An aged public housing community in Jersey City may now be transformed into a mixed-use development with both affordable rentals and affordable homes for ownership, according to the city.
Holland Gardens at 235 16th St., is slated to be redeveloped into mixed-income mixed-use high rises which could now also include a new library branch as well as a Resident Services Office.
Currently, the Holland Gardens public housing complex, constructed in 1944, consists of five buildings and 192 units.
In 2019, the Jersey City Housing Authority launched a six-month visioning process with Holland Gardens residents to address the site’s aging infrastructure and residents’ needs.
The Visioning Plan reimagines the housing complex as a mixed-use, high-rise community with one-to-one preservation of the existing 192 public housing rental units.
“We want to change the antiquated approach to public housing by creating never-before-seen opportunities for our residents to achieve greater financial stability and self-sufficiency, which is especially important in these incredibly uncertain times due to the pandemic,” said Mayor Steven Fulop.
“We are seizing this opportunity to not only revitalize the site but also to reexamine our public housing system and identify gaps. We will continue to work with Holland Garden residents to explore future plans and make sure we can bring critical resources directly into the neighborhood to best address their needs.”
During the planning process residents expressed concern that they would not have homes to return to, but JCHA assured residents the right to return to the replacement public housing units, with the added option to apply for proposed home ownership opportunities.
The new home ownership component would offer for-sale condominiums, at least half of which would be affordable.
The plan also includes a proposed new onsite Jersey City Free Public Library branch that will offer an array of community-focused educational, cultural, and employment resources, according to the city.
The new library would also house community meeting space and a Resident Services Office staffed by the JCHA’s Resident Empowerment and Community Engagement (RECE) Department, which currently works with over 40 community partners to provide resources to JCHA residents.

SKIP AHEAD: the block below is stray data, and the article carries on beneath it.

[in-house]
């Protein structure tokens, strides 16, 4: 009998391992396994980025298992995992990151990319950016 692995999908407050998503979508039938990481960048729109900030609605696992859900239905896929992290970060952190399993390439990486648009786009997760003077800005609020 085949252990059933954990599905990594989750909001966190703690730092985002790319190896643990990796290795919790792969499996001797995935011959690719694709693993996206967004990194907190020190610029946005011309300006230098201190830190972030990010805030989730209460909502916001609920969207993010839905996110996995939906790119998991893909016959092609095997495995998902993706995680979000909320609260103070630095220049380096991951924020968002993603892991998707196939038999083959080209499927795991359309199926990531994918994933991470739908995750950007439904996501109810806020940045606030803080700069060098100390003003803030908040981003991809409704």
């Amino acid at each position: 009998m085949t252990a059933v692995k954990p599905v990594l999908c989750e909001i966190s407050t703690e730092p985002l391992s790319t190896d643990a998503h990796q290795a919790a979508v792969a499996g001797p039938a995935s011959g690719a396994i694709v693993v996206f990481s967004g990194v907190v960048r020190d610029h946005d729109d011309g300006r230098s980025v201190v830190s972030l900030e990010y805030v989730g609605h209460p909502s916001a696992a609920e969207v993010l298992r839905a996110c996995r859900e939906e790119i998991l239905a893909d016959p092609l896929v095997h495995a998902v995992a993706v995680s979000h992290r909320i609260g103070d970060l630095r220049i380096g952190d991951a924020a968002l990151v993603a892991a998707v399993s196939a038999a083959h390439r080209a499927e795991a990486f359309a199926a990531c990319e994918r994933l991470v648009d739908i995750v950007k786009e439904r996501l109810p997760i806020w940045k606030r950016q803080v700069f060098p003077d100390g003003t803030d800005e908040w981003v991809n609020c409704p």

Through its direct services and partnerships, JCHA’s RECE Department connects residents to resources and programming, including after school and youth development, employment assistance, digital inclusion, food security, and support for senior and disabled residents.
The redevelopment would also include commercial space for a supermarket, bank, or similar commercial entity.
“Following our successful affordable home ownership program with Dwight Street Homes, the JCHA wants to expand affordable home ownership for low- and moderate-income residents, who face limited opportunities to purchase a property in the current market,” said Director of the JCHA Vivian Brady-Phillips.
“Now more than ever, housing affordability is a critical issue across the nation. It’s my hope that other public housing authorities will follow our lead by working closely with their municipalities and community partners to provide the resources necessary for residents to thrive.”
Jersey City is also seeking to provide other types of affordable housing. Earlier this year Fulop unveiled the first phase of construction on the largest mixed-income community in the region, the Bayfront Redevelopment project.
That project has 8,000 units planned for a former brownfield and 35 percent of the units will be affordable housing located along the Hackensack Riverfront.
Under the Fulop administration, Jersey City also established the first-ever Division of Affordable Housing.